November 3, 2013
Blind to the Bishop
Over the years I've become increasingly fascinated with the discrepancy between Reality and my perception of it. If you've never contemplated this divide, discovering it is like finding a bottomless rabbit hole—unsettling, to say the least. If you're dead certain that the heater is gray, for example, or if you like to leave yourself notes, watch out.
Once you realize how easy it is to hack our brains, you start looking at everything sideways. Case in point: Chess. I used to play, a lot, when I was a kid. And then, after high school, I stopped. In fact I completely forgot about the game in my adult life, until a teacher got my six year old son interested in it. Suddenly he was eager to play me, which got me playing again—and revisiting the game with older eyes.
There are many ways in which Chess is a fascinating game, but for me one of the most striking (and frustrating!) is how difficult it is to avoid obvious mistakes. By obvious I do not mean, after years of intense and dedicated study, that you ought to be able to see, seven moves into the future, that pawn to K4 leads to mate in two moves. No, I mean when playing Chess, no matter how experienced you get, you'll discover—repeatedly—you can't see the metaphorical equivalent of someone running at you with a knife, making stabbing gestures.
I call this being 'Blind to the Bishop.'
For me and my brain, it is the Bishop that seems particularly likely to be involved. The Bishop attacks along diagonals, and something about this not-quite-sideways motion seems to make it sneakier. Still, there is nothing hidden or ambiguous about a Bishop's attack. One need only look at the board and follow a straight line to see all the squares a Bishop is threatening at any given moment.
And yet, over and over again, Bishops (and other attacks) will seem to materialize from nowhere, inevitably capturing a piece I can't afford to lose, and so spoiling, in one brief moment of tragic oversight, a long and hard-fought game.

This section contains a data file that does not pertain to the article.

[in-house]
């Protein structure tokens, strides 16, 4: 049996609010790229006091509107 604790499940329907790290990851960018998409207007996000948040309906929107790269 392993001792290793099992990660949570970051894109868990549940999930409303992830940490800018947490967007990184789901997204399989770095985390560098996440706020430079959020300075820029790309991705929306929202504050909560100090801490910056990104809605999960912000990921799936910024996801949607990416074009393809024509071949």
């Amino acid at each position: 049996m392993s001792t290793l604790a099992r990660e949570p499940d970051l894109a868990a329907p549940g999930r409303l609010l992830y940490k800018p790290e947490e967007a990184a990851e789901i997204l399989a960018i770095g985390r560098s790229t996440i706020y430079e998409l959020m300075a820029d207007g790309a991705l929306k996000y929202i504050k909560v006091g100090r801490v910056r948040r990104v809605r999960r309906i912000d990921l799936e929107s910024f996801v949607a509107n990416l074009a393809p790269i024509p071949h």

There is a famous experiment that exactly illustrates this same phenomenon, and you've probably already heard of it. Researchers asked participants to count the number of basketball passes between players on a basketball court. During the test, a man in a gorilla costume walks across the court. Occupied with the task of counting passes, about half the test subjects failed to notice the gorilla.
Why does this happen? The theory is, when we focus our attention on one task, we become selectively blind to everything else. This, incidentally, is how magicians and pick-pockets make their livings. But the truly astonishing thing is, even if you know about our tendency to have selective blindness, even if you know it's coming, even if you guard against it, it still happens.
I know about the gorilla. I know I'm vulnerable to those sneaky sideways Bishops. But when I play chess, it's as if the researchers are warning me in advance: OK Andy, we're going to run an experiment now and we want you to count basketball passes...but we're also going to send out a man in a gorilla costume; make sure you don't miss him! And I, trying my very best to watch those damned diagonals, nonetheless get blindsided by the Bishop, over and over again...